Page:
GPS module linked to a stand-alone vehicle tracking system and the truck control module
linked to a standalone fleet management system.
Digital systems will replace analog and electrometrical devices. Silos of technology will
fall. Utilities will replace them with SOA fully Web 2.0 enabled systems. Customers will
have full access to their consumption information and be able to interact with their
utilities for billing, load management and construction related activities. Contractors will
be able to access utilities construction schedules. Utilities will routine subscribe to and
publish web services from and to customers, communities, the government, one call and
conservation agencies and other utilities.
There will be a quantum leap in communication and sensor technology. Utilities will
monitor and measure not only outages but individual loads within customer premises and
business. Perhaps some customers will contract utilities to help them manage their energy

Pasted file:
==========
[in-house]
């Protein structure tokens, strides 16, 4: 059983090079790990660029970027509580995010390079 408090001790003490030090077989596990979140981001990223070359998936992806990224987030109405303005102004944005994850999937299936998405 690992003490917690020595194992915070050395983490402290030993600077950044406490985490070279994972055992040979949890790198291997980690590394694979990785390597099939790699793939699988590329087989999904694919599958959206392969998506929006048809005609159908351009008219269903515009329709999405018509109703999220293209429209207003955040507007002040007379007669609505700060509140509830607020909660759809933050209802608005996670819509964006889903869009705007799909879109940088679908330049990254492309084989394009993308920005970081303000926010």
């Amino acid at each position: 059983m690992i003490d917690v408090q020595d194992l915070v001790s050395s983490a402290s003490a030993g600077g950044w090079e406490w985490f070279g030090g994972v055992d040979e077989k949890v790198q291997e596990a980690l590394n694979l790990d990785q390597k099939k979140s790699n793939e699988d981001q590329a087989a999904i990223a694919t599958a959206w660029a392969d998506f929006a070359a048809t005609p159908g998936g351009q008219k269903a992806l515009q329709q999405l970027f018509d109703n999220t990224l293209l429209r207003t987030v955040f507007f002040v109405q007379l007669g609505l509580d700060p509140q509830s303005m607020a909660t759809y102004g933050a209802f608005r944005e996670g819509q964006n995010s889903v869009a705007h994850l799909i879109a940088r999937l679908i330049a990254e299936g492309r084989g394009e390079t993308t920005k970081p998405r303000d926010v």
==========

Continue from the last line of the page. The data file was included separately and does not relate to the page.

systems, turning on and off equipment, adjusting HVAC systems and dimming lights.
At the heart of the technology stack will an Enterprise GIS, modeling the network and the
surrounding environment. Near real time high resolution imagery will be a standard
element of the GIS. The GIS will be a key component for operating the network,
monitoring the sensors and providing the framework for emergency management, among
many other things.
Customer Impact of the Utility of the Future
Outages will be fewer and shorter. Utilities will detect gas leaks sooner and repair them
faster. Green technology such as solar and wind systems may be available and funded by
the utilities. Utilities will routinely use GIS to model solar radiation and wind densities to
help them site renewable distributed generation. Energy bills will be on-line and always